The 47-year-old fled the war-torn country for a new life three years ago and now enjoys live in the West Midlands with her nine-year-old son Motaxar.

The pair were in Telford yesterday for a fun day organised by the Telford Quakers and a West Midlands charity which supports refugees.

She said: "I had to leave my country for political reasons.

"Last year I got my visa and I have started to work in a hospital in Birmingham.

"I work one day a week with people with dementia.

"I work helping them to improve their memory and I am trying to improve my English.

"The people I work with have lots of experience and I hope to one day work more within the hospital.

"People are very friendly. Birmingham is a multicultural place. There are lots of people from different area and lots of Muslims.

"But we don't have many friends or family in the area so for my son it is good to come here and meet people.

"We can make friendships, all the people here in Telford are kind and hospitable people."

Mayor of Telford, Councillor Rae Evans, greeted the party of 50 Syrian refugees when they visited Telford Town park for an outing.

The project was arranged jointly by Restore, a Birmingham charity which mentors refugees, and Telford Quakers.

Councillor Evans, who is both mayor and a Quaker attendee, said it was amazing to be able to speak to the people and to provide them with a chance to relax and have fun.

She said: "They are really lovely people and you really feel for some of the people who are here.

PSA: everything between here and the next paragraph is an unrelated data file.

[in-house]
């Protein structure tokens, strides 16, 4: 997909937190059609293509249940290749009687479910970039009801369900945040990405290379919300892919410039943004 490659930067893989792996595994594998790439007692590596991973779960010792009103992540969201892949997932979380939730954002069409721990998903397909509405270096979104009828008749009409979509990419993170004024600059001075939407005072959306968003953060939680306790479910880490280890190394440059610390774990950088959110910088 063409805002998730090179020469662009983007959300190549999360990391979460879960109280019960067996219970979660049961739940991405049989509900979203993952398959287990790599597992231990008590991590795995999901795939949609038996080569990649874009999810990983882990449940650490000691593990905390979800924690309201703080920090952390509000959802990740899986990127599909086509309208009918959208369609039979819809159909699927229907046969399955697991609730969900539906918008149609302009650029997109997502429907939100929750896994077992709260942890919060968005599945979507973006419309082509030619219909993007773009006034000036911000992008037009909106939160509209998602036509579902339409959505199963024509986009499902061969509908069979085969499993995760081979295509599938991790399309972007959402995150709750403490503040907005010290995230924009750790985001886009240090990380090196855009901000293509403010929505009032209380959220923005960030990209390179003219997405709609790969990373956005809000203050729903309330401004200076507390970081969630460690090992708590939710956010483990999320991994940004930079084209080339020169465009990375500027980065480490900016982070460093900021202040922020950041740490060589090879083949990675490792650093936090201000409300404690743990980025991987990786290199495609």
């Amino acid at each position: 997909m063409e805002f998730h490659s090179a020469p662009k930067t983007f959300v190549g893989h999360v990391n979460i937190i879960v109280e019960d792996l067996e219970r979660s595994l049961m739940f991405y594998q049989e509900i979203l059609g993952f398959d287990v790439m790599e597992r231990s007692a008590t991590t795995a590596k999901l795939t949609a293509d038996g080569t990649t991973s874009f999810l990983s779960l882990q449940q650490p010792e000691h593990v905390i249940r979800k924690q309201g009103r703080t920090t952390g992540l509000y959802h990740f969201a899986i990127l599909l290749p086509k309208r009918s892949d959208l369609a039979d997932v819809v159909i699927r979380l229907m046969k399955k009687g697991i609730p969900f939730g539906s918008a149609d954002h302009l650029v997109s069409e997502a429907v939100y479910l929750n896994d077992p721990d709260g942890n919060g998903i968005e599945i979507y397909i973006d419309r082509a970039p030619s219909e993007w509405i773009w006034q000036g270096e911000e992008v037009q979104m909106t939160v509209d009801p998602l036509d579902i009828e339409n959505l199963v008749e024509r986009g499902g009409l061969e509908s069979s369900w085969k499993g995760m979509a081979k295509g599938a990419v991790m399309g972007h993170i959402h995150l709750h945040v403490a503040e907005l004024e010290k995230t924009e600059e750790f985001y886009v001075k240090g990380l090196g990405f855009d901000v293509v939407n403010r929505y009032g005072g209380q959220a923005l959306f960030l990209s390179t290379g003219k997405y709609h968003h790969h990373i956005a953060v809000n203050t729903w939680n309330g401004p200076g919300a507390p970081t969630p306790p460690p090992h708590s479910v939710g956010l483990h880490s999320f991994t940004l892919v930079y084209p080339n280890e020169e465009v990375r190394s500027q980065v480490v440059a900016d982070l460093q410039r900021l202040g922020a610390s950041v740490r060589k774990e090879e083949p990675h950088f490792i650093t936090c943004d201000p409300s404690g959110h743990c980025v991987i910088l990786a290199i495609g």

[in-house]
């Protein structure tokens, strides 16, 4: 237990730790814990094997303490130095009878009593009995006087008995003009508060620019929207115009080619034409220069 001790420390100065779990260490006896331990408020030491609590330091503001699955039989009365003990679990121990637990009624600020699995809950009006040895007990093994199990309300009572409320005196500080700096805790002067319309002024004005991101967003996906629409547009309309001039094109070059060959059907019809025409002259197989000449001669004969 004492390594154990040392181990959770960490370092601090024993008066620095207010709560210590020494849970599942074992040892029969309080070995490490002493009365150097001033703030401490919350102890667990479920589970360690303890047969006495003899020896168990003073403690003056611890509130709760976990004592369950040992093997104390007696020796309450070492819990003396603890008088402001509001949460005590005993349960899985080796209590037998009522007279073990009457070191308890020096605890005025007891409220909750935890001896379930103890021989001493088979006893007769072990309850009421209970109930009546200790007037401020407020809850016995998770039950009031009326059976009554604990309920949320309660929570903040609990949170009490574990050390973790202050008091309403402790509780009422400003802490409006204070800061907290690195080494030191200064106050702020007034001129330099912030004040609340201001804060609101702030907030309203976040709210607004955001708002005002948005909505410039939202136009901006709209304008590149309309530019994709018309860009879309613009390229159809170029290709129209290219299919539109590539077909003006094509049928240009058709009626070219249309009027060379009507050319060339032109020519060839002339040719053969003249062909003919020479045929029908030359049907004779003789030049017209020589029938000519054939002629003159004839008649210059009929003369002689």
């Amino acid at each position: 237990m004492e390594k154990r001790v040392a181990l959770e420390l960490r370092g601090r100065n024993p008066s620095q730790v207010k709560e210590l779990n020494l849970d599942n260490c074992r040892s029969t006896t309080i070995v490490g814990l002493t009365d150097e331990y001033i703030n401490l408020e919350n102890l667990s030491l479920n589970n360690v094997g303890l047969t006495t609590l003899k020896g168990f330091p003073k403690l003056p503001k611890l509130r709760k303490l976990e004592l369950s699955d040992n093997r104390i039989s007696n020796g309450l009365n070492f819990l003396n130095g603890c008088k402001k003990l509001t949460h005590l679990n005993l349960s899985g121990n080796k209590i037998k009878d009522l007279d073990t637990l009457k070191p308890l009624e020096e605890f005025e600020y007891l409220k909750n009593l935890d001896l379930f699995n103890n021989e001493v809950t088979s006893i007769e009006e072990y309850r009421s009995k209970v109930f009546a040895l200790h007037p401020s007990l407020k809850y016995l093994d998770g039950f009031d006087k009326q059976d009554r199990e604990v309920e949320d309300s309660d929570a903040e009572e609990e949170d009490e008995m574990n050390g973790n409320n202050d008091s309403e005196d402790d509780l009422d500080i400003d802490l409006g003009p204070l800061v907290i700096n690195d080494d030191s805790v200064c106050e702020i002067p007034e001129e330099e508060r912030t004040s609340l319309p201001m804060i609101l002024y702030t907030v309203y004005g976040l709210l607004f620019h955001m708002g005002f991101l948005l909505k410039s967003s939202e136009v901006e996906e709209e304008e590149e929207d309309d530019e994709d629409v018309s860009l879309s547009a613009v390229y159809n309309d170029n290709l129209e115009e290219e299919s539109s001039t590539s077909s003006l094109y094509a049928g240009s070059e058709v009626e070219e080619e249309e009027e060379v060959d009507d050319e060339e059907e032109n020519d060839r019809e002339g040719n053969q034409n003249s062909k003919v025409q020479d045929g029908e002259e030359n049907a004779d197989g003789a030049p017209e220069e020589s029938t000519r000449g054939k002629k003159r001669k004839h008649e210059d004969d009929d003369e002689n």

"One of the ladies who is here was a feminist activist in her home country which really interests me. Another I spoke to was a teacher who is well on her way to getting employment.

"It is so nice that they can come to Telford and have a fun day.

"That we are able to welcome them also sits well with Telford's multi-cultural nature.

"It is a very tolerant place and always has been."

Also enjoying the fun day were sisters Zahara and Zeinab Delfiyeh, who are 12 and 15 respectively.

The pair, along with their mum Hashmiyeh, 40, have been in the country for a year and they now go to school in King's Norton.

They said that although they have struggled with being the new girls in school, overall the West Midlands has been very welcoming.

Zeinab said: "I have found it very fun meeting different cultures and learning about different people.

"When I first came I felt very different because I was wearing my headscarf but then I saw lots of people wearing scarfs and it made me feel like I was in my country."

The family were brought over by their father, who had already been in the country for over a year, working as a translator of Persian and Arabic.

Zeinab explained: "He sent for us but because we did not have a visa we could not come straight away so we had to go to Dubai and we were there for one month, then we were in Turkey and then we came to the UK."

The teens said they learned their excellent English from watching films, but have struggled with taking all of their lessons in another language, but Zeinab is now working towards her A-levels.

Zahara added: "I like school. I have enjoyed today because I have liked speaking with the other ladies, it is nice to meet other people."

The clerk to Telford Quaker Meeting, David Bowgett, said: "We welcome this opportunity to make friendly links with newcomers to this country.

"Telford Town park is a superb venue and we hope that they had a happy time with us."